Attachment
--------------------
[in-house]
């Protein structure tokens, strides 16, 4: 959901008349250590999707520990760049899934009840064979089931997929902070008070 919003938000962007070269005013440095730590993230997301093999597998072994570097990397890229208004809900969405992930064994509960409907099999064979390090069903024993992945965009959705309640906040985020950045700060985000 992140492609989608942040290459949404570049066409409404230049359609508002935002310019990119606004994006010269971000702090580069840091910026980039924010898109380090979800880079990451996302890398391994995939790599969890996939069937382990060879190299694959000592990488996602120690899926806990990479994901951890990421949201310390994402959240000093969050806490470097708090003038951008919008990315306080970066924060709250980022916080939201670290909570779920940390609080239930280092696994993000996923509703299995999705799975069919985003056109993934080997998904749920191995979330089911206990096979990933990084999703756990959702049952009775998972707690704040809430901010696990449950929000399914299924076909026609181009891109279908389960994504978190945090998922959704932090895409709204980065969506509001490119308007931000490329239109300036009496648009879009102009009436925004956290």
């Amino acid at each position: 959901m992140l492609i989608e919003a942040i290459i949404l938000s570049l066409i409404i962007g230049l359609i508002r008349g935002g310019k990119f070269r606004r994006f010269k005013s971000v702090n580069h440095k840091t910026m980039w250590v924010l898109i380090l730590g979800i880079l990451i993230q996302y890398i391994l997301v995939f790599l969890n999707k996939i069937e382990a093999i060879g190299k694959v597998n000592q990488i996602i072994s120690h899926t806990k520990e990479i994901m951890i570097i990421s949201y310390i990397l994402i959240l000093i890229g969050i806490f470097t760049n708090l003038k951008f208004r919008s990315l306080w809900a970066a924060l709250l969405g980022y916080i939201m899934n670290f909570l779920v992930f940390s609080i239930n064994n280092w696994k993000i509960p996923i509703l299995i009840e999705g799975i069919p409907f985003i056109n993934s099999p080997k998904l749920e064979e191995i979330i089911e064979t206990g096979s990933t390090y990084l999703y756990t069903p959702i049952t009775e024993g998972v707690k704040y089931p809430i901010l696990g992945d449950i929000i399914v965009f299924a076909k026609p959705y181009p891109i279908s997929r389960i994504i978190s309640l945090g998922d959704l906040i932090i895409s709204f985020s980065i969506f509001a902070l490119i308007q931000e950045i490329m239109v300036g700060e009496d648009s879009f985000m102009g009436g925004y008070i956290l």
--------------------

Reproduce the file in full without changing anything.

[in-house]
């Protein structure tokens, strides 16, 4: 959901008349250590999707520990760049899934009840064979089931997929902070008070 919003938000962007070269005013440095730590993230997301093999597998072994570097990397890229208004809900969405992930064994509960409907099999064979390090069903024993992945965009959705309640906040985020950045700060985000 992140492609989608942040290459949404570049066409409404230049359609508002935002310019990119606004994006010269971000702090580069840091910026980039924010898109380090979800880079990451996302890398391994995939790599969890996939069937382990060879190299694959000592990488996602120690899926806990990479994901951890990421949201310390994402959240000093969050806490470097708090003038951008919008990315306080970066924060709250980022916080939201670290909570779920940390609080239930280092696994993000996923509703299995999705799975069919985003056109993934080997998904749920191995979330089911206990096979990933990084999703756990959702049952009775998972707690704040809430901010696990449950929000399914299924076909026609181009891109279908389960994504978190945090998922959704932090895409709204980065969506509001490119308007931000490329239109300036009496648009879009102009009436925004956290």
């Amino acid at each position: 959901m992140l492609i989608e919003a942040i290459i949404l938000s570049l066409i409404i962007g230049l359609i508002r008349g935002g310019k990119f070269r606004r994006f010269k005013s971000v702090n580069h440095k840091t910026m980039w250590v924010l898109i380090l730590g979800i880079l990451i993230q996302y890398i391994l997301v995939f790599l969890n999707k996939i069937e382990a093999i060879g190299k694959v597998n000592q990488i996602i072994s120690h899926t806990k520990e990479i994901m951890i570097i990421s949201y310390i990397l994402i959240l000093i890229g969050i806490f470097t760049n708090l003038k951008f208004r919008s990315l306080w809900a970066a924060l709250l969405g980022y916080i939201m899934n670290f909570l779920v992930f940390s609080i239930n064994n280092w696994k993000i509960p996923i509703l299995i009840e999705g799975i069919p409907f985003i056109n993934s099999p080997k998904l749920e064979e191995i979330i089911e064979t206990g096979s990933t390090y990084l999703y756990t069903p959702i049952t009775e024993g998972v707690k704040y089931p809430i901010l696990g992945d449950i929000i399914v965009f299924a076909k026609p959705y181009p891109i279908s997929r389960i994504i978190s309640l945090g998922d959704l906040i932090i895409s709204f985020s980065i969506f509001a902070l490119i308007q931000e950045i490329m239109v300036g700060e009496d648009s879009f985000m102009g009436g925004y008070i956290l």